As far as the mention, anytime!  I see you caught that link:-)

Josh - Those were kind of my thoughts.  I think this is very doable ... I just don't know if it is the best decision to be done with the hypothetical sales price and down payment.

Joe - Well put.  Those '50' year products are crazy!  I didn't mention it because I never closed one of those.  They are probably pretty popular in states such as California & New York though.

Diane - Thanks.  I hope you were able to take something away (positive & enlightening) from it.

Jennifer - MWA & FWA!

Janet - Thanks!  I heard a vicious rumor that Stated Income Loans will become illegal in the State of Pennsylvania.  I was never a huge fan of them, but they are a legit product for some situations.  Our Government providing more legislation for the Mortgage Biz, that's another post entirely.

Neal -  It's not always possible, especially in really high priced areas but I believe you are right.  Besides, 100% financing and 'little to no money out of pocket' had us a bit too spoiled for safety.

Christy - As I mentioned, I would advise the client to seek advisement from a FHA approved lender.  I'm not sure the ratios would fly, but it worthy of consideration.

Jesse - Thanks man!  Seems to me that being married to your house can be even more expensive if it ends in a divorce, so to speak ...

Katerina - Thanks!  I tried to keep it concise and not too overbearing ... while keeping the bottom line front in center.

Christine - Sure does.  I'd hate to call them a few months down the road to see how they are doing and find out the number is disconnected.

 

Jul 01, 2008 12:31 PM #17
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Fred Chamberlin
Guild Mortgage Co - Oak Harbor WA - Oak Harbor, WA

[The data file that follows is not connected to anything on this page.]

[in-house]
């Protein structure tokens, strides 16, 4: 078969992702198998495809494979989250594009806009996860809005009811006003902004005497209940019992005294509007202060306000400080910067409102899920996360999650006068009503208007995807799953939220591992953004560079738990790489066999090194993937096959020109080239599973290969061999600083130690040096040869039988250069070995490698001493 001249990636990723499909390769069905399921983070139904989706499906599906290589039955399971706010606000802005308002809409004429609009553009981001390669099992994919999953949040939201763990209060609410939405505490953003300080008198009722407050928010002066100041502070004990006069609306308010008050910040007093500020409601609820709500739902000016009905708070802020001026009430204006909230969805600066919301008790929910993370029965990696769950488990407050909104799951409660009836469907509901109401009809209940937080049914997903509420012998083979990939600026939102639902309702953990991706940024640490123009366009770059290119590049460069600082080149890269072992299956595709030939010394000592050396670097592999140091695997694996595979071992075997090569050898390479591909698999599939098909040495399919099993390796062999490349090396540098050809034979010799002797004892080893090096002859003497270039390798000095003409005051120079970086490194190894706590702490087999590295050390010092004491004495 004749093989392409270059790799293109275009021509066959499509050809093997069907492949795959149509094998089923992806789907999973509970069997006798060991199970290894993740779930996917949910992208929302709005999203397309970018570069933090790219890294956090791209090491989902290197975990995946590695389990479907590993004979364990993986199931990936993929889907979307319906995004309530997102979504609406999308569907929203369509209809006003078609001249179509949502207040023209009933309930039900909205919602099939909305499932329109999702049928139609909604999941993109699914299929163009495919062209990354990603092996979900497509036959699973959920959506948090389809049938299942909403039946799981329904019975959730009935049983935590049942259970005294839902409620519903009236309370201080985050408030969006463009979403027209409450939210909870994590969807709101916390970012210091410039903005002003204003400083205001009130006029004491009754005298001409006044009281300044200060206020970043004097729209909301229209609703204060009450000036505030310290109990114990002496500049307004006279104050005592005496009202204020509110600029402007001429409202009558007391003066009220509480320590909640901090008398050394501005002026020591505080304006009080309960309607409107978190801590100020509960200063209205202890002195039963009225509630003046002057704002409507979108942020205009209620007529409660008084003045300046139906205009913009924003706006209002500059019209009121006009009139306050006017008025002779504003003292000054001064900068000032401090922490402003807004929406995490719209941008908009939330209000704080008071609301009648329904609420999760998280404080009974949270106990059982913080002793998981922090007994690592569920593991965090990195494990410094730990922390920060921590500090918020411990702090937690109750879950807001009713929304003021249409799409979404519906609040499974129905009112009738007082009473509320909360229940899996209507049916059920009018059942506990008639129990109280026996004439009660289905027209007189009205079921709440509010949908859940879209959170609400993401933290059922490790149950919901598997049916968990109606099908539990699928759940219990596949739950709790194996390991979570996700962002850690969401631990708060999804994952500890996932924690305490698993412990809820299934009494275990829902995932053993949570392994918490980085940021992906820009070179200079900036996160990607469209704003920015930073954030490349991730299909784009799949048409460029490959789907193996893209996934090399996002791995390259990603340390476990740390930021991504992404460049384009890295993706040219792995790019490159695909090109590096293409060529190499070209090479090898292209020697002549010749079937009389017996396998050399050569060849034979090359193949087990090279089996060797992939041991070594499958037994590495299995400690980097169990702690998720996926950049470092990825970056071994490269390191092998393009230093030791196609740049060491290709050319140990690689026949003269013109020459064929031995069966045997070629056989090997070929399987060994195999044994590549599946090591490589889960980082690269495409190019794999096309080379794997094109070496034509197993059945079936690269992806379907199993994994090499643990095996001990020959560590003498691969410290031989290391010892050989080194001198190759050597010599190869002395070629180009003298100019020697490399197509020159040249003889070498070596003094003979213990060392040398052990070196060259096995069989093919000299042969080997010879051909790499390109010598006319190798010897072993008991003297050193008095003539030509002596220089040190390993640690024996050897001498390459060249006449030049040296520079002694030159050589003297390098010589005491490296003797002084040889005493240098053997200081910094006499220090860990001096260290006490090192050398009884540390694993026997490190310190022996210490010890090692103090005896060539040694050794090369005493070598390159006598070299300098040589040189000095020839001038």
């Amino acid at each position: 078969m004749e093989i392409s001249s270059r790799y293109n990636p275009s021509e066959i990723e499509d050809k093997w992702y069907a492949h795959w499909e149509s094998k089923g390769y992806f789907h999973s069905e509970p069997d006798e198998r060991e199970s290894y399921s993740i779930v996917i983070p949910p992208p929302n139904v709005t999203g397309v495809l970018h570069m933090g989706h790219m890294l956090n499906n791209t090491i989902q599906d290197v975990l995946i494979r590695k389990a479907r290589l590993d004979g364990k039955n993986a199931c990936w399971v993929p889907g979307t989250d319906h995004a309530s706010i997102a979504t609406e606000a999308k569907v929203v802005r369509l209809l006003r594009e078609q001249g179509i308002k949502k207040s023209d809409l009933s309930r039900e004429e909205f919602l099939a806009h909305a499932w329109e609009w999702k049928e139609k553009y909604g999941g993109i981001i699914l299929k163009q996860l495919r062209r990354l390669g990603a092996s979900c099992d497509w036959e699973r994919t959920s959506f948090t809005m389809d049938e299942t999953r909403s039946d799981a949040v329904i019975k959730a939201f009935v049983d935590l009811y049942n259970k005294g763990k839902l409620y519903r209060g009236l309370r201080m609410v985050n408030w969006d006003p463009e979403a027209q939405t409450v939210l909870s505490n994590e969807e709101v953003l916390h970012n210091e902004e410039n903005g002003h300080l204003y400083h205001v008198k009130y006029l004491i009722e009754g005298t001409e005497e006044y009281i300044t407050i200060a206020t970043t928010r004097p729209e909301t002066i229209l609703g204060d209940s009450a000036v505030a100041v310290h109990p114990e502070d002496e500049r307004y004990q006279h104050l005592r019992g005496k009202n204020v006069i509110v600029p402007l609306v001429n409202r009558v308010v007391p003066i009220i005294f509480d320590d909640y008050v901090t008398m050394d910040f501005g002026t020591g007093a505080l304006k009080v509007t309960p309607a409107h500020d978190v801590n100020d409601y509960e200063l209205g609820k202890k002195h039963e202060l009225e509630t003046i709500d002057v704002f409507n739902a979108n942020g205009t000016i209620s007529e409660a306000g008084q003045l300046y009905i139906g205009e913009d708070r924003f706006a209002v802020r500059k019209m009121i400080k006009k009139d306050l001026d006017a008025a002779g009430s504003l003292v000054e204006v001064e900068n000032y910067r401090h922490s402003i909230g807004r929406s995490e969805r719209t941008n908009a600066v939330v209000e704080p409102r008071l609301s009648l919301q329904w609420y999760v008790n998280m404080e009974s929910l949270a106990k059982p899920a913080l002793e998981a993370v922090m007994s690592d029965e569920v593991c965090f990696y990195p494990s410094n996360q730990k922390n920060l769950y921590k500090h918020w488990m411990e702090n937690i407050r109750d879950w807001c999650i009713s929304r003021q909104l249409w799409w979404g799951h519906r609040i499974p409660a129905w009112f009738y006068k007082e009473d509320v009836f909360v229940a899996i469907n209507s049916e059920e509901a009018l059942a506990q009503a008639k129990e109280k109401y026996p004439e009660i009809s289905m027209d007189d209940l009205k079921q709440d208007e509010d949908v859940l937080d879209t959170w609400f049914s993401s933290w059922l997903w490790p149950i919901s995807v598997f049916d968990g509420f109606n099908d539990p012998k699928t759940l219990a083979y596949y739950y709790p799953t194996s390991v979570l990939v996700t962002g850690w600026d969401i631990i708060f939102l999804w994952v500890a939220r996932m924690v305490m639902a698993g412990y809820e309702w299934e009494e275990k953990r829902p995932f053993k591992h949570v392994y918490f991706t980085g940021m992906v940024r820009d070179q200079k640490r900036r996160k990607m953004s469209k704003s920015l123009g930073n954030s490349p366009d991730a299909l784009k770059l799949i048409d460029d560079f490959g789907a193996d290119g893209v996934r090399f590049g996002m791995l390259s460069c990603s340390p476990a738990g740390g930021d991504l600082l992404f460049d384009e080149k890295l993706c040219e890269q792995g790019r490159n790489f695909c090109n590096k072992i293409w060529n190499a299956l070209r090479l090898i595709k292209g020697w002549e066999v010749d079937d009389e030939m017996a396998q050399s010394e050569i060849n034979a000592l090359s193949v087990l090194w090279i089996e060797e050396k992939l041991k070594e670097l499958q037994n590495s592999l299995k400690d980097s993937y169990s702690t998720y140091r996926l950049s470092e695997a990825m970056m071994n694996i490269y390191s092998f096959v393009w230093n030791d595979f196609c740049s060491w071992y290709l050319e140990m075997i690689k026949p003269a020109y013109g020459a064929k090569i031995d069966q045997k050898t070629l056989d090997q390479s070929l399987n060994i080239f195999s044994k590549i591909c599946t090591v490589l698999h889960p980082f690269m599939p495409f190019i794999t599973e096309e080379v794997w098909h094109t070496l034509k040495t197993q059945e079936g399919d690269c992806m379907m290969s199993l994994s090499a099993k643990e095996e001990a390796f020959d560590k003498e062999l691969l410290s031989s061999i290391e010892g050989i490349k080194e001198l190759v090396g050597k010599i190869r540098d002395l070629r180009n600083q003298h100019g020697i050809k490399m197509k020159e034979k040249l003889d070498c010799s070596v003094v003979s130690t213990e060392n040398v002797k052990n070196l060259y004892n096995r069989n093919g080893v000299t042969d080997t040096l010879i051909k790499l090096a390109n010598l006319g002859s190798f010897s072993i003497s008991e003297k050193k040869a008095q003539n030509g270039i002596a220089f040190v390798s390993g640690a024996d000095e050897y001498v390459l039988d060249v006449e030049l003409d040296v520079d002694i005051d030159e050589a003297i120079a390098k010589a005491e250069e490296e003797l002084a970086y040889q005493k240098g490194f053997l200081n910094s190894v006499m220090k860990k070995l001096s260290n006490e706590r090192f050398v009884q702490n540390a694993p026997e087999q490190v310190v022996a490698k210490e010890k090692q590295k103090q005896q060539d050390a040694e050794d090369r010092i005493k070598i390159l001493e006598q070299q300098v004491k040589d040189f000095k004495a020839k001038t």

Oak Harbor/Whidbeynulls, #1 Experienced FHA Mortgage Consultant

Jason,

Good information. I have always counseled my clients in what makes a comfortable payment. Not long ago it was possible to get an approval for someone with a 60-70-80% debt ratio. I actually got approvals over 100% DTI. The question is always, not if they qualify, but can they really afford it.

Jul 01, 2008 02:00 PM #18
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Gary Woltal
Keller Williams Realty - Flower Mound, TX
Assoc. Broker Realtor SFR Dallas Ft. Worth

Jason, great feature post. I know many in our area got into this mortgage poor situation and inevitably they had to sell the house or it went short sale or they took a huge loss to get out of that burden. Who would want such high debt ratios? This was from an area that had very affordable housing but people bought five bedroom homes with just two people. I thought you raised the awareness very well going in to keep those ratios as low as possible to do other things in your life with your money besides paying it all on a house loan.

Jul 01, 2008 02:26 PM #19
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Jason Sardi
Auto & Home & Life Insurance throughout North Carolina - Charlotte, NC
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Jennifer- You are too good to me sweetie!  Thank you so much.  Years ago, I really wanted to ingest more humanity into the financing side of things ... sometimes, for better or worse.  MWA!!!

Ray- FHA is definitely being billed as the soup du jour.  It's a great product for some people.  Good to see you around again.

Debe - I wonder that same thing all the freaking time.

Fred - Your last sentence speaks volumes.  Approvals at 70%, 80%, or 100%?  Yikes, that's scary!

Gary- The long term affects can be disastrous.  Part of our job when counseling and working for folks is to look out for their best interests down the road.  I'm pretty darn sure you do just that.

Jul 01, 2008 03:55 PM #20
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Fred Chamberlin
Guild Mortgage Co - Oak Harbor WA - Oak Harbor, WA
Oak Harbor/Whidbeynulls, #1 Experienced FHA Mortgage Consultant